“It is not improbable that the distant roar of the sea, the surging of the river against its banks, the melancholy sighing of the wind over long tracts of marshes, and the crunching and clanking noise of the ships forced against each other by the wind and tide, joined with the darkness of night, may have combined to produce an impression which became embodied by superstitious fears.
“There are, however, more black dogs than one: for a sulky man is still said ‘to have a black dog on his back’, and in several parts of Norfolk the existence of Black Shank – a large shaggy dog with glaring eyes who trots along roads at night under the shadow of a hedge – was fully believed in.
“A headless dog may sometimes be seen passing by night over Coltishall Bridge while another Old Shunk by name, travels between Beeston and Overstrand (on the North Norfolk coast), to the terror of the neighbourhood.”
Those names have morphed into Old Shuck, or Black Shuck, a familiar fearsome hound in Norfolk folklore which hits the headlines every decade or so with reported sightings. I think it was back in the Seventies that coastguards in their lookout on the seaward end of Gorleston Pier spotted a large black dog several times (time has erased the exact location, but I think it was across the harbour’s mouth on that land beyond the North Pier.
Regardless of the various problems that beset Southtown Road – and the problems it caused – its importance was long accepted, and because in 1775 it was “in a very ruinous condition and unsafe for passengers”, an Act of Parliament was obtained for making it a turnpike on which a toll could be collected, and a lengthy list of prominent inhabitants of Yarmouth were named as trustees.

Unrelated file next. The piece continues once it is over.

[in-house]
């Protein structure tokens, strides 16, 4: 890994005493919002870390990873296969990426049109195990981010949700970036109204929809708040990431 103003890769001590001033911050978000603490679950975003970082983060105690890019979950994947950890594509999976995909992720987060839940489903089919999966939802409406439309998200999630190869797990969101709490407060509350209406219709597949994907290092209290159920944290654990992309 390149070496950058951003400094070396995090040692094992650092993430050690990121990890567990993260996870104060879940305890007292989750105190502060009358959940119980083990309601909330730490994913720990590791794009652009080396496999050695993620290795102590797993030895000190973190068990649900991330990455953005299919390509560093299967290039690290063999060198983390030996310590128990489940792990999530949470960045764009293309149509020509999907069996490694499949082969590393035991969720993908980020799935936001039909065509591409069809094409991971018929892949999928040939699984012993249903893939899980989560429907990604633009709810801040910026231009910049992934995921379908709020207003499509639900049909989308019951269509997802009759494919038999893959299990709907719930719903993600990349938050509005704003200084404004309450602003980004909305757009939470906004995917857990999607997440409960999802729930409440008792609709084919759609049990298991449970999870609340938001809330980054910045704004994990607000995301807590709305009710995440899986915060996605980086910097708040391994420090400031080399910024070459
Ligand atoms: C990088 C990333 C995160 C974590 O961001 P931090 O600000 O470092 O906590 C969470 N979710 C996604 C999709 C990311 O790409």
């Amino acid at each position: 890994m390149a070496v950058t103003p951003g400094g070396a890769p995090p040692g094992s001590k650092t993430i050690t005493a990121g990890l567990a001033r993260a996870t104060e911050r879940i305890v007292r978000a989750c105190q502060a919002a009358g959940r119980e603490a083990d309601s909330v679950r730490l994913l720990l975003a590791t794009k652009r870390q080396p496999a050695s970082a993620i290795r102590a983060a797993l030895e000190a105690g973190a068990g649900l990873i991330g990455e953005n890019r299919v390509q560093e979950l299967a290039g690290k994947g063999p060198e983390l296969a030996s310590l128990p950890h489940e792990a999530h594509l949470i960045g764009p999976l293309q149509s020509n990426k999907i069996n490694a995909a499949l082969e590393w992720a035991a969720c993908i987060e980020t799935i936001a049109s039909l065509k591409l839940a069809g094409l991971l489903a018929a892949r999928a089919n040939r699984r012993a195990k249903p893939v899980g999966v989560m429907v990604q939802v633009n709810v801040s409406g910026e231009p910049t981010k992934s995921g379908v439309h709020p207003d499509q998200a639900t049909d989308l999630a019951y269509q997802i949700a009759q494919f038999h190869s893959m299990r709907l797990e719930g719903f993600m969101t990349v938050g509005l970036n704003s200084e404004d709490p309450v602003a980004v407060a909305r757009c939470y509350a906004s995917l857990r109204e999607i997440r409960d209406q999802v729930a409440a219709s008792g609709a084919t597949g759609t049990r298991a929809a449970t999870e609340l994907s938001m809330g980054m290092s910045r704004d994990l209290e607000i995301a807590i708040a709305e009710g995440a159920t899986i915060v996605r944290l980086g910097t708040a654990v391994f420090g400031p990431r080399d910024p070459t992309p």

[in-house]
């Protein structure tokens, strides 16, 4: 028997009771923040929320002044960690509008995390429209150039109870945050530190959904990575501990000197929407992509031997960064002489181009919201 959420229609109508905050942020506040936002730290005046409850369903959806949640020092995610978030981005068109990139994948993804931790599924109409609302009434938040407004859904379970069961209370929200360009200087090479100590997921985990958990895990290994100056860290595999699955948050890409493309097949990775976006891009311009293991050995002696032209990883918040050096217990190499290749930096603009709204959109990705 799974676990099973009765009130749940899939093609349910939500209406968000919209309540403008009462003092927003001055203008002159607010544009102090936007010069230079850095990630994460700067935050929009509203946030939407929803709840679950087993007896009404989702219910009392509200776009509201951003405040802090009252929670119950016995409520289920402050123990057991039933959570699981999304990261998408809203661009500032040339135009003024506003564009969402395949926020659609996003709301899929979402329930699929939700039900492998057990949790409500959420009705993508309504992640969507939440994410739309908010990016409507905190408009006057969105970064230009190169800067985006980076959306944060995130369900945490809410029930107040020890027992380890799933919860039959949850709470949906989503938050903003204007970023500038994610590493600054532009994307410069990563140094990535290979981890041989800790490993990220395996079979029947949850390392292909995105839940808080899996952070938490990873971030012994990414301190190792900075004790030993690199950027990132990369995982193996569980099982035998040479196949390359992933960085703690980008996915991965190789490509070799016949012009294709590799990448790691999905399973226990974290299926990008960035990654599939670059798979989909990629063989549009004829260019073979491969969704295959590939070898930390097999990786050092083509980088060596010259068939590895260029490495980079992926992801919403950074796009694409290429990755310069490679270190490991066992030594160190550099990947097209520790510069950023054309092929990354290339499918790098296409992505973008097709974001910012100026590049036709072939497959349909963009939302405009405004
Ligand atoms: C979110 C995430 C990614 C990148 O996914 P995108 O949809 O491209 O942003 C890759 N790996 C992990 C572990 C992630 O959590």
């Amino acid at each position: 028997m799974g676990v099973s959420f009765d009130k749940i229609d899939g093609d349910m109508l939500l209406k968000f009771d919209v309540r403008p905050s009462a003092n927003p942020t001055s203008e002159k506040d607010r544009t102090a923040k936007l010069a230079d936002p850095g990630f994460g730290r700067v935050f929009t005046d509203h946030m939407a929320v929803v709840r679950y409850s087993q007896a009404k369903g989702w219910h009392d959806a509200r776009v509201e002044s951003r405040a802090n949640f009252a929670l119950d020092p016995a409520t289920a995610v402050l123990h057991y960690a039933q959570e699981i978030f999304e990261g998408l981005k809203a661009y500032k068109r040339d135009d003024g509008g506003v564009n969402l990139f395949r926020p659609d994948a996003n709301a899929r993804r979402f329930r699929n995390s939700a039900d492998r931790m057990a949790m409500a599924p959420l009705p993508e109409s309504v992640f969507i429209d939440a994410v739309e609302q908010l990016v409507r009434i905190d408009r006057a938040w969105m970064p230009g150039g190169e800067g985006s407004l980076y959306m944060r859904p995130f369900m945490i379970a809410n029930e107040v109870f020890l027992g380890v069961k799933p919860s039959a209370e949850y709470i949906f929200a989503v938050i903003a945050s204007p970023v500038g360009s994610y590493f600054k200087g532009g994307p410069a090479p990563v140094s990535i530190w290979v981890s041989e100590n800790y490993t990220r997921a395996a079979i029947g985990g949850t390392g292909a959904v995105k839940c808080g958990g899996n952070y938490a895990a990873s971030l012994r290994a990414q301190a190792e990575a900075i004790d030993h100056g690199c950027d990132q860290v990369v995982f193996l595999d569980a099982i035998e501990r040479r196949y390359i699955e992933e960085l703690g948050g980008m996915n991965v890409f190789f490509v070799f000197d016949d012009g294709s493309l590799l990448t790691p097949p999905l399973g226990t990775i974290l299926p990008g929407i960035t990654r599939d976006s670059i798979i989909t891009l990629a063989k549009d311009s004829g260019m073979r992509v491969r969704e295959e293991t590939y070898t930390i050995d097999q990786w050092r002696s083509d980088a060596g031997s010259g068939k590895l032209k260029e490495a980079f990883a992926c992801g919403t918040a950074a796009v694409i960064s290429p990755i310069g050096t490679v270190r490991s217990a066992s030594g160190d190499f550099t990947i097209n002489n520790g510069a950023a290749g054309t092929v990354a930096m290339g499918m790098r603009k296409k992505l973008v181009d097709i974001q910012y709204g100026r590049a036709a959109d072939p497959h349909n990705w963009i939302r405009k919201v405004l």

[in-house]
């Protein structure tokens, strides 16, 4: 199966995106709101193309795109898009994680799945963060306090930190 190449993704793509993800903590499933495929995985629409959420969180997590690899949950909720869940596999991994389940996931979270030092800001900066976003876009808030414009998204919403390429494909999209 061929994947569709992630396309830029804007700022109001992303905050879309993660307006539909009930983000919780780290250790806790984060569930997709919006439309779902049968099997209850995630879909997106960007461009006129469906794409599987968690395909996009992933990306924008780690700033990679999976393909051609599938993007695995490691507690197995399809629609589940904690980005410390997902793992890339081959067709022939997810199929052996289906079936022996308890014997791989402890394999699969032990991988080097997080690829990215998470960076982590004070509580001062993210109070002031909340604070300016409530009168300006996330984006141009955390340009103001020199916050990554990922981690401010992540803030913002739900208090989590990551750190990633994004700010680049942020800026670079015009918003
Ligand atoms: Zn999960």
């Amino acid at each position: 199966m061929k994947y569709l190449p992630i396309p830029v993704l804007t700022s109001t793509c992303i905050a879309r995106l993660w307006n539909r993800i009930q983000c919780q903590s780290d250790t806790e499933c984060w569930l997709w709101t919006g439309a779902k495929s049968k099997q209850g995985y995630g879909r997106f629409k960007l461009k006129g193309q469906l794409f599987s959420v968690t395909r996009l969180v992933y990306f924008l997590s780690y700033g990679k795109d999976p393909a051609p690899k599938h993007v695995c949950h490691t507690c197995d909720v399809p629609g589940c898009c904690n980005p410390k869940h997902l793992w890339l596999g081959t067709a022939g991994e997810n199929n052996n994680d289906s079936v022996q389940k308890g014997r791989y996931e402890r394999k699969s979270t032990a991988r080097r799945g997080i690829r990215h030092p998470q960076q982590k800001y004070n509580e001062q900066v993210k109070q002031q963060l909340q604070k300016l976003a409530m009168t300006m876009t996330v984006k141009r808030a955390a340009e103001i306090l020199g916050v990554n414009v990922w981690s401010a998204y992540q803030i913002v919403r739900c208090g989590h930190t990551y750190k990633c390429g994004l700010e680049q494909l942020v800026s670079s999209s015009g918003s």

It was enacted for a century, after which it had to be kept in good repair by the town’s sanitary authority,
In 1801, a record was established on part of the Southtown turnpike that I doubt was ever bettered – or ever will be. For in that year “Edward J Took, a coal-heaver, for a wager of five guineas (�5.25 in decimal terms) walked one measured mile on this road 60 times in 14 hours.”
That is 4.28 miles an hour... presumably without lugging a sack of coal on his back.
Several readers wrote letters to the Mercury about the long-closed off-licence and shop at the junction of Southtown Road and Waveney Road after I recalled my unsubstantiated boyhood suspicion that a German spy lived there.
Long-serving Mercury village correspondent Brian Swan, of Belton, hoped my reference to the Waveney Stores was “tongue in cheek” for the business was run by his father, Cyril, and his first wife Ethel. As well as running the shop for part of the war, Cyril belonged to a fire boat crew on the Yare which, curiously, was under police rather than fire authority control.
Brian Swan confirms that two or three houses on Waveney Road were totally destroyed by bombs and numbers 1 to 6 were made uninhabitable. Their owner, Mrs Hilda Andrews, long-time licensee of the Half Way House public house, told his mother Phyllis (Cyril’s second wife) that they could rent one of them in 1946 provided she could keep chasing the builders to get the repairs done!